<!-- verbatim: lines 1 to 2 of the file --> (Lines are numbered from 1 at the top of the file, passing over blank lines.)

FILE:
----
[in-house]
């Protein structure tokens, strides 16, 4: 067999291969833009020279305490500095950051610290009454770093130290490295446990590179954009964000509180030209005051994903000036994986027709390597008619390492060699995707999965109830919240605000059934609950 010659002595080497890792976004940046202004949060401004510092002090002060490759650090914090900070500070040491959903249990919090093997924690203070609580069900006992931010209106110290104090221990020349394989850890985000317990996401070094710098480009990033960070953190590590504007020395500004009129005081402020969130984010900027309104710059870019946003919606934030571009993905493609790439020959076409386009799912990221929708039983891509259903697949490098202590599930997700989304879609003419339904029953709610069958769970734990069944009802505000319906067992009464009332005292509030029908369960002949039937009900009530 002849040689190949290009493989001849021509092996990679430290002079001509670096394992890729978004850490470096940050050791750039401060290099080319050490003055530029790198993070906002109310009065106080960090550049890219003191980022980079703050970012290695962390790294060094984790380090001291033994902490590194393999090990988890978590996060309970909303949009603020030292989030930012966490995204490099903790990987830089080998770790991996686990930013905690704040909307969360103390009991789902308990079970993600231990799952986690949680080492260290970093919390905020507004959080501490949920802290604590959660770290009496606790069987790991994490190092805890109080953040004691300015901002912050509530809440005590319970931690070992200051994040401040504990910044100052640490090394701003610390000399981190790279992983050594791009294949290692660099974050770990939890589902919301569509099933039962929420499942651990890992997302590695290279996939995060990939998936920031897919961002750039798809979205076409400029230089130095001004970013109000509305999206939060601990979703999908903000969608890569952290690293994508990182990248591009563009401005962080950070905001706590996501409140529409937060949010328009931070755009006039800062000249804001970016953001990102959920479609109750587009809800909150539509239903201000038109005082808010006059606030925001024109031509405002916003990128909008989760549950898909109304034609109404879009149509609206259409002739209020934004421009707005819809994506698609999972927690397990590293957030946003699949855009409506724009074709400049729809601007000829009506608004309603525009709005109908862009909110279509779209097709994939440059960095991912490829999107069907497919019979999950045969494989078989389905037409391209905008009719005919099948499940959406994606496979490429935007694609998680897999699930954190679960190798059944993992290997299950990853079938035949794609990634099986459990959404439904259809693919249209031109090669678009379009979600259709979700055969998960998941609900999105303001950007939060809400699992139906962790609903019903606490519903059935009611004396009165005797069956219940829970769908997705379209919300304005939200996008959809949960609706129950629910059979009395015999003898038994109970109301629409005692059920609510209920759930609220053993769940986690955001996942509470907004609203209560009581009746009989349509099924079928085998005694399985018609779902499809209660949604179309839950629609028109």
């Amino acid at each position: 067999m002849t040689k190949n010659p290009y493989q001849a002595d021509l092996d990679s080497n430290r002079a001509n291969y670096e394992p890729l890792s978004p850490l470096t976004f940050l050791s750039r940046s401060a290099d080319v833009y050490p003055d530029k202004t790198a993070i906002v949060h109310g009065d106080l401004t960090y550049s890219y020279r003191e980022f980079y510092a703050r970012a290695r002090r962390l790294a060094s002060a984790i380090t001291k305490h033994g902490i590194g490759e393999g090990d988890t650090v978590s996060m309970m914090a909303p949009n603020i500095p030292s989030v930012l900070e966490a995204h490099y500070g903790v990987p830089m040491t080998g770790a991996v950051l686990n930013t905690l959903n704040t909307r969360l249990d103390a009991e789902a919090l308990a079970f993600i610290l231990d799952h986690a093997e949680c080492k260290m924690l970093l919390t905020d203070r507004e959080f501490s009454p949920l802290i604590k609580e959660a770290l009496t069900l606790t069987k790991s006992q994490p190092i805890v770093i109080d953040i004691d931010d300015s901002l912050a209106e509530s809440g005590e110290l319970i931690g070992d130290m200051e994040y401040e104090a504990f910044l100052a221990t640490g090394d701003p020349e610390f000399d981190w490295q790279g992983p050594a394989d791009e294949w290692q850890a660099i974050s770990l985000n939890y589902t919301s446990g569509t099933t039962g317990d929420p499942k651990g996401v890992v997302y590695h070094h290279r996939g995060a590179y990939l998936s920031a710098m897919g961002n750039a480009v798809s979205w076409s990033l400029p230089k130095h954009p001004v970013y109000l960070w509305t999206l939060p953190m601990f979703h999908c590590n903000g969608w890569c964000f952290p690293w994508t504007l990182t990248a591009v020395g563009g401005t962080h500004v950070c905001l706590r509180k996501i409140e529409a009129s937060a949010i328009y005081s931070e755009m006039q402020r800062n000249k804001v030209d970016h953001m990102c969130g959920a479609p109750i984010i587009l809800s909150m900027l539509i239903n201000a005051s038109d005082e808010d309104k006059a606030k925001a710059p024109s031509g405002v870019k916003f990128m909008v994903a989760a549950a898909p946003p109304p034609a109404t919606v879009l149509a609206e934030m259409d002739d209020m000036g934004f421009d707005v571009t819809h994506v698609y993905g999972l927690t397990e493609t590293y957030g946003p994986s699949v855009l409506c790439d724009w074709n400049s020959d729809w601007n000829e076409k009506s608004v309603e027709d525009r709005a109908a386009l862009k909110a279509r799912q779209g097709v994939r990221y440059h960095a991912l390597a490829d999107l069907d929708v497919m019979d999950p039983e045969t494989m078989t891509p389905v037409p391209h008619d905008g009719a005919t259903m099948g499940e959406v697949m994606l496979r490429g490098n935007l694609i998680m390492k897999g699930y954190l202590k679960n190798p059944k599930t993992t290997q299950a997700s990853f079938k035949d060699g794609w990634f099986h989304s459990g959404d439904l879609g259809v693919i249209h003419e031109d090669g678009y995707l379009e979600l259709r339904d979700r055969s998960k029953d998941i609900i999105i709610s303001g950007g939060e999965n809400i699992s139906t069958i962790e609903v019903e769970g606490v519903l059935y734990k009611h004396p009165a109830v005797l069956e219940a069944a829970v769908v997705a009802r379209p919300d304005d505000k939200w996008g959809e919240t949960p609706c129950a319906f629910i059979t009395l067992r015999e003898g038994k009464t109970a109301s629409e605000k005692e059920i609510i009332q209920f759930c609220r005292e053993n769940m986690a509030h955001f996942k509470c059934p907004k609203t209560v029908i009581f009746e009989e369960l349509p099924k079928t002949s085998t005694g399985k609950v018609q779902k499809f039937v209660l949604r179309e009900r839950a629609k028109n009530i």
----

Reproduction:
[in-house]
């Protein structure tokens, strides 16, 4: 067999291969833009020279305490500095950051610290009454770093130290490295446990590179954009964000509180030209005051994903000036994986027709390597008619390492060699995707999965109830919240605000059934609950 010659002595080497890792976004940046202004949060401004510092002090002060490759650090914090900070500070040491959903249990919090093997924690203070609580069900006992931010209106110290104090221990020349394989850890985000317990996401070094710098480009990033960070953190590590504007020395500004009129005081402020969130984010900027309104710059870019946003919606934030571009993905493609790439020959076409386009799912990221929708039983891509259903697949490098202590599930997700989304879609003419339904029953709610069958769970734990069944009802505000319906067992009464009332005292509030029908369960002949039937009900009530 002849040689190949290009493989001849021509092996990679430290002079001509670096394992890729978004850490470096940050050791750039401060290099080319050490003055530029790198993070906002109310009065106080960090550049890219003191980022980079703050970012290695962390790294060094984790380090001291033994902490590194393999090990988890978590996060309970909303949009603020030292989030930012966490995204490099903790990987830089080998770790991996686990930013905690704040909307969360103390009991789902308990079970993600231990799952986690949680080492260290970093919390905020507004959080501490949920802290604590959660770290009496606790069987790991994490190092805890109080953040004691300015901002912050509530809440005590319970931690070992200051994040401040504990910044100052640490090394701003610390000399981190790279992983050594791009294949290692660099974050770990939890589902919301569509099933039962929420499942651990890992997302590695290279996939995060990939998936920031897919961002750039798809979205076409400029230089130095001004970013109000509305999206939060601990979703999908903000969608890569952290690293994508990182990248591009563009401005962080950070905001706590996501409140529409937060949010328009931070755009006039800062000249804001970016953001990102959920479609109750587009809800909150539509239903201000038109005082808010006059606030925001024109031509405002916003990128909008989760549950898909109304034609109404879009149509609206259409002739209020934004421009707005819809994506698609999972927690397990590293957030946003699949855009409506724009074709400049729809601007000829009506608004309603525009709005109908862009909110279509779209097709994939440059960095991912490829999107069907497919019979999950045969494989078989389905037409391209905008009719005919099948499940959406994606496979490429935007694609998680897999699930954190679960190798059944993992290997299950990853079938035949794609990634099986459990959404439904259809693919249209031109090669678009379009979600259709979700055969998960998941609900999105303001950007939060809400699992139906962790609903019903606490519903059935009611004396009165005797069956219940829970769908997705379209919300304005939200996008959809949960609706129950629910059979009395015999003898038994109970109301629409005692059920609510209920759930609220053993769940986690955001996942509470907004609203209560009581009746009989349509099924079928085998005694399985018609779902499809209660949604179309839950629609028109």